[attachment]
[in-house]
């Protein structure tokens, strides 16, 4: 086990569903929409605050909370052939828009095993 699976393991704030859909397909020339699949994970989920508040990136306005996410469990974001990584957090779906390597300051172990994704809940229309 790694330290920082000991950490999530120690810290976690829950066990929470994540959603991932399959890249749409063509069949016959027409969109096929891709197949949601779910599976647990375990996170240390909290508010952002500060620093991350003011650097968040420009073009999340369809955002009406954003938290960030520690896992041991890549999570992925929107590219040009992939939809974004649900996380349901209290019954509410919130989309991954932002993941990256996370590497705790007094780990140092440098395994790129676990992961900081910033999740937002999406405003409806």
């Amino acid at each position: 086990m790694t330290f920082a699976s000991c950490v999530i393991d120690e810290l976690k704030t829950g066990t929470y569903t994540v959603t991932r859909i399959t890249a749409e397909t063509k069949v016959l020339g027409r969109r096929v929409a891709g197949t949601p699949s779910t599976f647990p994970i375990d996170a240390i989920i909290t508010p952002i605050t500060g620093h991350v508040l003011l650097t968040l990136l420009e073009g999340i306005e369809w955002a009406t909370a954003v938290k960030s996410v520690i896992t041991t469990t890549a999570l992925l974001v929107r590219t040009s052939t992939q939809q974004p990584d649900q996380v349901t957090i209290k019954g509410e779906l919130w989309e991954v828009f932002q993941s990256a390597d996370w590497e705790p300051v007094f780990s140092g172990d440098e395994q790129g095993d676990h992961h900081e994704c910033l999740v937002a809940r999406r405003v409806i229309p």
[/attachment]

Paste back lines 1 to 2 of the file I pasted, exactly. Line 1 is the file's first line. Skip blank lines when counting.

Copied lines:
[in-house]
């Protein structure tokens, strides 16, 4: 086990569903929409605050909370052939828009095993 699976393991704030859909397909020339699949994970989920508040990136306005996410469990974001990584957090779906390597300051172990994704809940229309 790694330290920082000991950490999530120690810290976690829950066990929470994540959603991932399959890249749409063509069949016959027409969109096929891709197949949601779910599976647990375990996170240390909290508010952002500060620093991350003011650097968040420009073009999340369809955002009406954003938290960030520690896992041991890549999570992925929107590219040009992939939809974004649900996380349901209290019954509410919130989309991954932002993941990256996370590497705790007094780990140092440098395994790129676990992961900081910033999740937002999406405003409806």